WD Scorpio Black 750GB Notebook Hard Drive ReviewFri, Jul 22, 2011 - 12:00 AM
Drive Alignment and Real World Testing
As we told you in the introduction we really wanted to show you the performance of this drive and how to do the drive alignment. We also wanted to show the performance gains that can be had by replacing a 5400RPM hard drive to a faster 7200 RPM hard drive. Luckily, we have a Sony VAIO Y Series notebook on the shelf and it became the perfect test platform for our needs. This notebook came with a Hitachi 320GB 5400RPM hard drive that is slow and the drive uses 512 byte sectors. We used Acronis backup software to clone our OEM install over to the WD Scorpio Black 750GB drive and after doing so we noticed the performance numbers weren’t that hot.
In order to align the drive you need to download WD Align – Powered by Acronis. You can’t just go download the utility though. You must register on the WD support site, then register your drive and then you can download the free utility. You need the serial number off your drive in order to register it, so most notebook owners will have to shut the notebook down, write down the serial number and then re-install the drive in order to download this freeware utility. Not the easiest of downloads, but it’s free and worth it.
Once you get WD Align installed you just need to run the alignment wizard!
As you can see from the image above, after using Acronis to clone the drive we still had alignment issues since we were coming from the Hitachi 5K500 320GB drive with the 512 byte format and we moved to the WD Scorpio Black 750GB drive with with 4 KB format. The WD Align utility showed that our new drive was not optimally aligned, so we checked all the partitions and clicked next.
The system powers down and boots back to a DOS mode for the utility to work. It took about 15 minutes for this to complete and then the system rebooted saying that it was done. We opened the utility up again and not it shows that all three of our partitions on this drive were optimally aligned.
Now that the WD Scorpio drive is aligned we ran some performance benchmarks with the new drive versus the old. As you can see in CrystalDiskMark the sequential read and write speeds were roughly twice as fast! The 4K read speeds are three times faster with the WD drive, but for some reason the 4K write speeds were slower.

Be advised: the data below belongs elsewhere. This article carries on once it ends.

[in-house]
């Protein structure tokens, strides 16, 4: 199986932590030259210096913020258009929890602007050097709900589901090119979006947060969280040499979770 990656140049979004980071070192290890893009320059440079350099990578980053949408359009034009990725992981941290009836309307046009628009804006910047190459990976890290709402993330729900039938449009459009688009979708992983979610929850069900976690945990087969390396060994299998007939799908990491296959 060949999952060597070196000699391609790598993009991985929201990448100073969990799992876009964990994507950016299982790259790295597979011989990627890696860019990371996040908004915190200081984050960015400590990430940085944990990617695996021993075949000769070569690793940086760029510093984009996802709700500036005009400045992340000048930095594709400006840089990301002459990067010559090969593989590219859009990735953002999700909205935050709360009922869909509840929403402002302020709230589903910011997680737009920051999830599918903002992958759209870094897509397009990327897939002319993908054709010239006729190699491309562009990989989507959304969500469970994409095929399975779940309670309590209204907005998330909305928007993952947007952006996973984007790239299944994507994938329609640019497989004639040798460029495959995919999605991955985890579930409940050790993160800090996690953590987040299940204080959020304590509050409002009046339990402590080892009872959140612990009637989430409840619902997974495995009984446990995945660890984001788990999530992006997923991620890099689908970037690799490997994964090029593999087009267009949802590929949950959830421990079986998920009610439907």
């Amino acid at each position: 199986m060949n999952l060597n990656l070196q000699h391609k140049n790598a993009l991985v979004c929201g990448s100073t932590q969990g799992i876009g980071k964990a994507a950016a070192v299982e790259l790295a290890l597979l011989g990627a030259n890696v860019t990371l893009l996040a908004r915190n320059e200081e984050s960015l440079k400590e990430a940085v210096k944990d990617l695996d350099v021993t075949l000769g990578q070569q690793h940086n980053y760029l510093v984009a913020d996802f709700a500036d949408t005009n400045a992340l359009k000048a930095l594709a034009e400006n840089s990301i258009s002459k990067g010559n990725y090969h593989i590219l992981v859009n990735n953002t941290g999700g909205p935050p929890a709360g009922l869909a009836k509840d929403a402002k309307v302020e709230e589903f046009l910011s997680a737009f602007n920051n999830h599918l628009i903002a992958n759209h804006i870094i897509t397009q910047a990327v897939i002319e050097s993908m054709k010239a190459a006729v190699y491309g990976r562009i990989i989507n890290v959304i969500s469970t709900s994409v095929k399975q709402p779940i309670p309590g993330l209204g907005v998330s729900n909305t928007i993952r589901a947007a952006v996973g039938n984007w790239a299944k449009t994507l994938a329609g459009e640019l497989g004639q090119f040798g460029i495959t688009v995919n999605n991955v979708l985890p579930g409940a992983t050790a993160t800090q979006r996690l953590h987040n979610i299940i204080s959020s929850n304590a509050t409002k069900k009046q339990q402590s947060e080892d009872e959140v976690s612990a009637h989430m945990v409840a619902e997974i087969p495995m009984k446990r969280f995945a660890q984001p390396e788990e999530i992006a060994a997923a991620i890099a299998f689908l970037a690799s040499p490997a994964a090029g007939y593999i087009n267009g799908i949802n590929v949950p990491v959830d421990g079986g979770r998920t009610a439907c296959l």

We also ran PCMark Vantage’s Hard Drive Test Suite on the two primary OS drives and noticed a 47% difference in the overall HDD performance score. As you can see upgrading to a new hard drive really woke up the storage drive performance numbers on this notebook!
We wanted to run some real world performance tests, so we got out timed the extraction time and install time using Harry Potter and the Deathly Hallows Pt 2 PC Game Demo. This game demo is 1.0GB in size and is an example of a drive intensive task that you do whenever you install a new application.
We extracted and installed the game over a series of five times and took an average of the results.
We found that extraction and installation times greatly improved by just switching hard drives on the notebook. For example it took nearly three minutes to install the PC game demo of Harry Potter and the Deathly Hallows Part 2 on the Hitachi drive that came with the Sony VAIO Y series laptop, but after upgrading it to the WD Scorpio Black 750GB drive it took under two minutes. We found a 37% improvement in extraction times and a 47% improvement in installation times on this notebook. Not bad for cloning the drive and a couple hours of work! One of most frustrating things about using a computer is waiting for applications to load and things to install and installing a new hard drive is one of the easiest ways to improve your PC experience.